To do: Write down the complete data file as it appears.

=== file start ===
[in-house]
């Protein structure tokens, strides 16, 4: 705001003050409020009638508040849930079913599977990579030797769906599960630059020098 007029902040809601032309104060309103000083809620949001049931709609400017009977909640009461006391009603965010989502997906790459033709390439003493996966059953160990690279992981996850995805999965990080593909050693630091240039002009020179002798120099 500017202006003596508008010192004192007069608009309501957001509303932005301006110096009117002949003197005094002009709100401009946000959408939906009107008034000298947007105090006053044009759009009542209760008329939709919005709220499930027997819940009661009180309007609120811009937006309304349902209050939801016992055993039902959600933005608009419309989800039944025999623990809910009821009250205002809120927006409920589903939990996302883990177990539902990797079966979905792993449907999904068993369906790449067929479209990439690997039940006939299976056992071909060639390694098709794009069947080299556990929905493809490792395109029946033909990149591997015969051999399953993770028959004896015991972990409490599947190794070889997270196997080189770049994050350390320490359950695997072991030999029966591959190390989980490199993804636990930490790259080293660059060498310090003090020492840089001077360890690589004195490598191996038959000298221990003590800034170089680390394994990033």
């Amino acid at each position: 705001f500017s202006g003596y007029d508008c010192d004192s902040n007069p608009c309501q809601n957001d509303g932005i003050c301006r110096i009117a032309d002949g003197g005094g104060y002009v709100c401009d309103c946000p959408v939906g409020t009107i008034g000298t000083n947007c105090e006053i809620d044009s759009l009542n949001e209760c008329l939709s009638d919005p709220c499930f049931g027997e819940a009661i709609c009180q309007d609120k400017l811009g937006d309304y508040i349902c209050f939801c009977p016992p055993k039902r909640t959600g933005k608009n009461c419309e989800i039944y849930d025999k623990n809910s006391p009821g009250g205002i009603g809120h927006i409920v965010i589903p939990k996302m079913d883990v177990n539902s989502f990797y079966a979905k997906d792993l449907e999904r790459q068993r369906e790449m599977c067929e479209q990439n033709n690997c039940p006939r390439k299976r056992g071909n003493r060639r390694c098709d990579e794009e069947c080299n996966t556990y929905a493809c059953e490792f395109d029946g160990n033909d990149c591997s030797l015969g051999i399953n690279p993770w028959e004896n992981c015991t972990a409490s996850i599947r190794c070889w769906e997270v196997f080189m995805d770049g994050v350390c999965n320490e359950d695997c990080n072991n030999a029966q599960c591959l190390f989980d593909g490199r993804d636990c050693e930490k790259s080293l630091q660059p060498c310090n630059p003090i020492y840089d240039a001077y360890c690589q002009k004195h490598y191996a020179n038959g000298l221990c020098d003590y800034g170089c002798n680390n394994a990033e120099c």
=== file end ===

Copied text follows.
[in-house]
């Protein structure tokens, strides 16, 4: 705001003050409020009638508040849930079913599977990579030797769906599960630059020098 007029902040809601032309104060309103000083809620949001049931709609400017009977909640009461006391009603965010989502997906790459033709390439003493996966059953160990690279992981996850995805999965990080593909050693630091240039002009020179002798120099 500017202006003596508008010192004192007069608009309501957001509303932005301006110096009117002949003197005094002009709100401009946000959408939906009107008034000298947007105090006053044009759009009542209760008329939709919005709220499930027997819940009661009180309007609120811009937006309304349902209050939801016992055993039902959600933005608009419309989800039944025999623990809910009821009250205002809120927006409920589903939990996302883990177990539902990797079966979905792993449907999904068993369906790449067929479209990439690997039940006939299976056992071909060639390694098709794009069947080299556990929905493809490792395109029946033909990149591997015969051999399953993770028959004896015991972990409490599947190794070889997270196997080189770049994050350390320490359950695997072991030999029966591959190390989980490199993804636990930490790259080293660059060498310090003090020492840089001077360890690589004195490598191996038959000298221990003590800034170089680390394994990033």
């Amino acid at each position: 705001f500017s202006g003596y007029d508008c010192d004192s902040n007069p608009c309501q809601n957001d509303g932005i003050c301006r110096i009117a032309d002949g003197g005094g104060y002009v709100c401009d309103c946000p959408v939906g409020t009107i008034g000298t000083n947007c105090e006053i809620d044009s759009l009542n949001e209760c008329l939709s009638d919005p709220c499930f049931g027997e819940a009661i709609c009180q309007d609120k400017l811009g937006d309304y508040i349902c209050f939801c009977p016992p055993k039902r909640t959600g933005k608009n009461c419309e989800i039944y849930d025999k623990n809910s006391p009821g009250g205002i009603g809120h927006i409920v965010i589903p939990k996302m079913d883990v177990n539902s989502f990797y079966a979905k997906d792993l449907e999904r790459q068993r369906e790449m599977c067929e479209q990439n033709n690997c039940p006939r390439k299976r056992g071909n003493r060639r390694c098709d990579e794009e069947c080299n996966t556990y929905a493809c059953e490792f395109d029946g160990n033909d990149c591997s030797l015969g051999i399953n690279p993770w028959e004896n992981c015991t972990a409490s996850i599947r190794c070889w769906e997270v196997f080189m995805d770049g994050v350390c999965n320490e359950d695997c990080n072991n030999a029966q599960c591959l190390f989980d593909g490199r993804d636990c050693e930490k790259s080293l630091q660059p060498c310090n630059p003090i020492y840089d240039a001077y360890c690589q002009k004195h490598y191996a020179n038959g000298l221990c020098d003590y800034g170089c002798n680390n394994a990033e120099c």